Ground Fault circuit protection question

Discussion in 'Shop Talk' started by Randy Rooster, Dec 3, 2006.

  1. Randy Rooster

    Randy Rooster Well-Known Member Supporter

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    I have gfci outlets in my shop, but I need to run about 300 feet of extension cord to the sight where I am building my house. Does the gfci in the wall outlet give me protection with that length of cord or should I buy a 20 dollar plug in gfci like I saw at lowes and put it on the end of the cord where I plug in my tools?
     
  2. suburbanite

    suburbanite Well-Known Member

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    A gfci will protect all devices 'downstream' from the gfci. If the gfci tests as good (they do wear out over time), then you should be fine with the long extension cord.
     

  3. countrymech

    countrymech Well-Known Member

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    First of all, what kind of load are you expecting to handle through 300 ft of extension cord? Is this cord 14Ga, 12Ga, or 10Ga? What size breaker is your circuit on? The reason that I ask is because eextension cords induce a great deal of resistance to the electricity and therefore equate to more draw on the circuit. My hunch would be that a 300 ft run of #14 cord would trip a 20 amp GFI after a couple minutes of run time. I say this because that I have learned the hard way over the years with trough de-icers, heat lamps, Mitre saws and grinders. Same thing always happens, POP!!! I would suggest run #10 at least and if you are worried about GFI protection, the buy a 20 amp and mount next to the jobsite after the extension cord. I have seen them at the Ag store and seen home built units in "Wood" magazine. Personally I would see if I could borrow a generator or trench in the power lines first. Just an opinion, Paul.
     
  4. Explorer

    Explorer Well-Known Member Supporter

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    300 feet is a long way to walk to reset the GFI. When I was building my barn I made a three leg extension cord. Bought two 100' cords and cut them at 50'. Then a junction box, with three cords coming out and installed a GFI breaker (not an outlet) in the junction box to connect the three legs. It is very useful in different areas or having more than one tool connected.

    I would use #10 wire for the 300' run.
     
  5. tiogacounty

    tiogacounty Well-Known Member

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    The last two posts are correct. you cannot run an extension cord 300' and expect to have workable voltage at the end. Once you drop to the 102-105 volt range, you will be burning up power tools. I know it's going to be expensive, but your best bet is to buy a roll of 10/2 romex and make a temporary cord out of it. For protection at the tools, there are ground fault devices available that are molded into a 2' cord, They have a resetable, weatherproof breaker built in. We are required to use them at work, regardless of where we plug in. Depending on your situation, it may be cheaper and easier to run a generator.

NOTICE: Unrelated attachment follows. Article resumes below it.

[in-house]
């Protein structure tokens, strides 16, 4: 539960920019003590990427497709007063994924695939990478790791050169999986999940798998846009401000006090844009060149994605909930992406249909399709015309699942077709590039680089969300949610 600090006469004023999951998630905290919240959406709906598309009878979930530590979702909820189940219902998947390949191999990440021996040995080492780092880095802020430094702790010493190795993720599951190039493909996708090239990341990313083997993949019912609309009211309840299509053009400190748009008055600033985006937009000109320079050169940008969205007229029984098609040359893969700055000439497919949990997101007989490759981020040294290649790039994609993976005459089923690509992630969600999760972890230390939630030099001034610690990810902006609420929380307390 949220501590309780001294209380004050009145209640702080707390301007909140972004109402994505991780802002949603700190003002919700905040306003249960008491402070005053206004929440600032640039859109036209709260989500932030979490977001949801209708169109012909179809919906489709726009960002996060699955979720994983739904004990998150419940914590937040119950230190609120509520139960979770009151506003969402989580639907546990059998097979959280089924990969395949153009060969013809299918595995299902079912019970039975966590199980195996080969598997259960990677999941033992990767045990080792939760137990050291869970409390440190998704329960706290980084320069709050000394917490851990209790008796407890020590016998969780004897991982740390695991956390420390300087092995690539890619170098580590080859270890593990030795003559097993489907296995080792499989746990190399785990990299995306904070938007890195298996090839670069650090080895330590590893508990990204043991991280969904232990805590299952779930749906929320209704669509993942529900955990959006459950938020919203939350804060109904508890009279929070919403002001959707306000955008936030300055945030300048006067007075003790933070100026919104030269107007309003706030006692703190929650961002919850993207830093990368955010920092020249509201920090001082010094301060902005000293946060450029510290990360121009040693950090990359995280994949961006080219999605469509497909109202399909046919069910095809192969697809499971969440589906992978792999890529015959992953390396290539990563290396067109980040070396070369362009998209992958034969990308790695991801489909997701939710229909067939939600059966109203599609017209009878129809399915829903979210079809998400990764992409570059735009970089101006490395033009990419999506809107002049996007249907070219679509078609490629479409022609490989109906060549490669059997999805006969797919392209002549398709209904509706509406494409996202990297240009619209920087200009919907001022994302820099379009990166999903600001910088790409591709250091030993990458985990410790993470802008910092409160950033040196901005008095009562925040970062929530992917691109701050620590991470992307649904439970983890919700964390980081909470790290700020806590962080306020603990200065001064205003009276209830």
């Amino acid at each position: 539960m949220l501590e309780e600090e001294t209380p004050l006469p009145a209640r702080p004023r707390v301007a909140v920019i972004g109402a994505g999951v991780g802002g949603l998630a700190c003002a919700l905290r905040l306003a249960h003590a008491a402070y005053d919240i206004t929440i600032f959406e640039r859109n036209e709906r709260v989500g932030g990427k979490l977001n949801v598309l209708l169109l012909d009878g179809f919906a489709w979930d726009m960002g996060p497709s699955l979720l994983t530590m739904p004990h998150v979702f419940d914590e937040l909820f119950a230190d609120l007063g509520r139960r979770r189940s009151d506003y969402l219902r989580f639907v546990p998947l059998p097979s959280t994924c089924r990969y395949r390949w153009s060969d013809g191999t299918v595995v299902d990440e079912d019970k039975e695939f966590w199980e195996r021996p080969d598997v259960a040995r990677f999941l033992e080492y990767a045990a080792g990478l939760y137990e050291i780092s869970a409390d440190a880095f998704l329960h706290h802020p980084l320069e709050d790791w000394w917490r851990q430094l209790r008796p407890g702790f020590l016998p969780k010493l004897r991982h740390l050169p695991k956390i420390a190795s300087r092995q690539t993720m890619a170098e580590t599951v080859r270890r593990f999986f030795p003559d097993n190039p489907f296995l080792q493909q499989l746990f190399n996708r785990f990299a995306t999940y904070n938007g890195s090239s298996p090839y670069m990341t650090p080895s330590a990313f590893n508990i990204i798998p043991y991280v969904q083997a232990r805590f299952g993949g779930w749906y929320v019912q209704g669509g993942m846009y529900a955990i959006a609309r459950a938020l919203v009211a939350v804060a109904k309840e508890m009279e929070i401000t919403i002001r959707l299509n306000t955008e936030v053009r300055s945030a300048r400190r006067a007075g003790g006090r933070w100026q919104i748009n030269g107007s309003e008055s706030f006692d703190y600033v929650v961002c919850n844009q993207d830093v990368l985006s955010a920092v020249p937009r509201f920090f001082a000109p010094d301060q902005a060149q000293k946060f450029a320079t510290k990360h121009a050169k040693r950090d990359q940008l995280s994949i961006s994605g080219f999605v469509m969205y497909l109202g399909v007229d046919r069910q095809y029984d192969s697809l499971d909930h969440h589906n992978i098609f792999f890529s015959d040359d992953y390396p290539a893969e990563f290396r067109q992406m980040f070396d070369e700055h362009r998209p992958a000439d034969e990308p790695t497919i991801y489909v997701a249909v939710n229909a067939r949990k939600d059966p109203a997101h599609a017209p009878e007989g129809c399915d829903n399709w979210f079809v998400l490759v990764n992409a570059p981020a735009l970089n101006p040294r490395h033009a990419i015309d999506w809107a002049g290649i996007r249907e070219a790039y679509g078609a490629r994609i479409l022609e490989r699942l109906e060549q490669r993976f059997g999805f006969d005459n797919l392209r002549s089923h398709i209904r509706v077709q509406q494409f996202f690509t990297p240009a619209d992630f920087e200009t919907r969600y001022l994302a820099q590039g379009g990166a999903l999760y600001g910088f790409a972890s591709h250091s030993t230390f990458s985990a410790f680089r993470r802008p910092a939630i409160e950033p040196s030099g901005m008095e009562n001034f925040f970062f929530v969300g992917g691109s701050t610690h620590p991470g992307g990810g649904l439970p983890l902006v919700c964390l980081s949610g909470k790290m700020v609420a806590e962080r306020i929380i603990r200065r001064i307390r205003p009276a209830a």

6. TheBlueOne

    TheBlueOne Well-Known Member

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    For something that will be left outside exposed to the elements until the project is done, Type UF is a safer choice as compared to Type NM (Romex). Type UF is rated for damp locations, Romex is not.
     
  7. cfabe

    cfabe Well-Known Member

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    300feet is quite a ways to run a heavy load. As others have mentioned here the issue is voltage drop. You want to keep under a 5% voltage drop under full load. Do the math yourself if you have an EE degree or use an online calculator like here: http://nooutage.com/vdrop.htm

    For a 15 amp load to be under 5% drop, you will actually need to run 6ga wire. Construction equipment is usually somewhat tolerant of voltage drop, 8ga wire would get you 5.9% drop which would probably be okay. 10ga would be 9.3%, an you would probably start to experience problems at that level. Circular saw stalling out, compressor not starting reliably, etc.
     
  8. cfabe

    cfabe Well-Known Member

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    Another thought... will this house have electric service once it's finished? You could just have a temporary service installed which would serve your needs much better, and shouldn't be too expensive if you're already going to be bringing service to the house.